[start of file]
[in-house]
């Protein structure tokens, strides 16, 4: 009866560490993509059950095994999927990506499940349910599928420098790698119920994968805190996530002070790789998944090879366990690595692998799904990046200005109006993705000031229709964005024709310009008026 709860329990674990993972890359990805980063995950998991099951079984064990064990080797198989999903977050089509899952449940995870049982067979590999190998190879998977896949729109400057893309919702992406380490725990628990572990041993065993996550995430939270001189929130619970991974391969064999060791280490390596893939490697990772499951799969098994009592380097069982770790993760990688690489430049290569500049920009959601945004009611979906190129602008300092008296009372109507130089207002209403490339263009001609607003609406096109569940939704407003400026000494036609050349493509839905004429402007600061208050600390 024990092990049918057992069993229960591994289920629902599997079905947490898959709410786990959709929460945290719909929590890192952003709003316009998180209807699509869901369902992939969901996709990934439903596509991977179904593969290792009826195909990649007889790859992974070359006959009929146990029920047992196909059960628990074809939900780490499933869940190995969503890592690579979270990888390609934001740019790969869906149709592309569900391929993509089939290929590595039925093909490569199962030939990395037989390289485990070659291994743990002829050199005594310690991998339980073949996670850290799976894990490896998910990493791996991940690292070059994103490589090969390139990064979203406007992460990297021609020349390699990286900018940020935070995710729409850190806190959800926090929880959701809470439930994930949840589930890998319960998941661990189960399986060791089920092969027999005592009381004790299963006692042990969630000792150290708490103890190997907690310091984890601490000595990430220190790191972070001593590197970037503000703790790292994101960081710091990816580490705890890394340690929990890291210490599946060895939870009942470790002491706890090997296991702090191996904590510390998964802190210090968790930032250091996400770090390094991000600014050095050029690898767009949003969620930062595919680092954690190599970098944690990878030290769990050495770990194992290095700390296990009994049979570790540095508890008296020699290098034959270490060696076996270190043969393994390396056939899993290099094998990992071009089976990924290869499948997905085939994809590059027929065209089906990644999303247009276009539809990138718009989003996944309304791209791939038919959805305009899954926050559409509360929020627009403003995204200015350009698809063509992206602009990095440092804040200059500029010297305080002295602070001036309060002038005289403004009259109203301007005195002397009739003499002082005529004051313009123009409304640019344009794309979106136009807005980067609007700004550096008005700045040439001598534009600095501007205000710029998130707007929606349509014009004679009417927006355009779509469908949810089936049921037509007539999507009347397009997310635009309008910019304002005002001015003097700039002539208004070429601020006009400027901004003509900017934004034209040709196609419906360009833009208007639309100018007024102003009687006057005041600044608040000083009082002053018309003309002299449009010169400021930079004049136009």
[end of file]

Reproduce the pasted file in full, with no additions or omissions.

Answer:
[in-house]
């Protein structure tokens, strides 16, 4: 009866560490993509059950095994999927990506499940349910599928420098790698119920994968805190996530002070790789998944090879366990690595692998799904990046200005109006993705000031229709964005024709310009008026 709860329990674990993972890359990805980063995950998991099951079984064990064990080797198989999903977050089509899952449940995870049982067979590999190998190879998977896949729109400057893309919702992406380490725990628990572990041993065993996550995430939270001189929130619970991974391969064999060791280490390596893939490697990772499951799969098994009592380097069982770790993760990688690489430049290569500049920009959601945004009611979906190129602008300092008296009372109507130089207002209403490339263009001609607003609406096109569940939704407003400026000494036609050349493509839905004429402007600061208050600390 024990092990049918057992069993229960591994289920629902599997079905947490898959709410786990959709929460945290719909929590890192952003709003316009998180209807699509869901369902992939969901996709990934439903596509991977179904593969290792009826195909990649007889790859992974070359006959009929146990029920047992196909059960628990074809939900780490499933869940190995969503890592690579979270990888390609934001740019790969869906149709592309569900391929993509089939290929590595039925093909490569199962030939990395037989390289485990070659291994743990002829050199005594310690991998339980073949996670850290799976894990490896998910990493791996991940690292070059994103490589090969390139990064979203406007992460990297021609020349390699990286900018940020935070995710729409850190806190959800926090929880959701809470439930994930949840589930890998319960998941661990189960399986060791089920092969027999005592009381004790299963006692042990969630000792150290708490103890190997907690310091984890601490000595990430220190790191972070001593590197970037503000703790790292994101960081710091990816580490705890890394340690929990890291210490599946060895939870009942470790002491706890090997296991702090191996904590510390998964802190210090968790930032250091996400770090390094991000600014050095050029690898767009949003969620930062595919680092954690190599970098944690990878030290769990050495770990194992290095700390296990009994049979570790540095508890008296020699290098034959270490060696076996270190043969393994390396056939899993290099094998990992071009089976990924290869499948997905085939994809590059027929065209089906990644999303247009276009539809990138718009989003996944309304791209791939038919959805305009899954926050559409509360929020627009403003995204200015350009698809063509992206602009990095440092804040200059500029010297305080002295602070001036309060002038005289403004009259109203301007005195002397009739003499002082005529004051313009123009409304640019344009794309979106136009807005980067609007700004550096008005700045040439001598534009600095501007205000710029998130707007929606349509014009004679009417927006355009779509469908949810089936049921037509007539999507009347397009997310635009309008910019304002005002001015003097700039002539208004070429601020006009400027901004003509900017934004034209040709196609419906360009833009208007639309100018007024102003009687006057005041600044608040000083009082002053018309003309002299449009010169400021930079004049136009």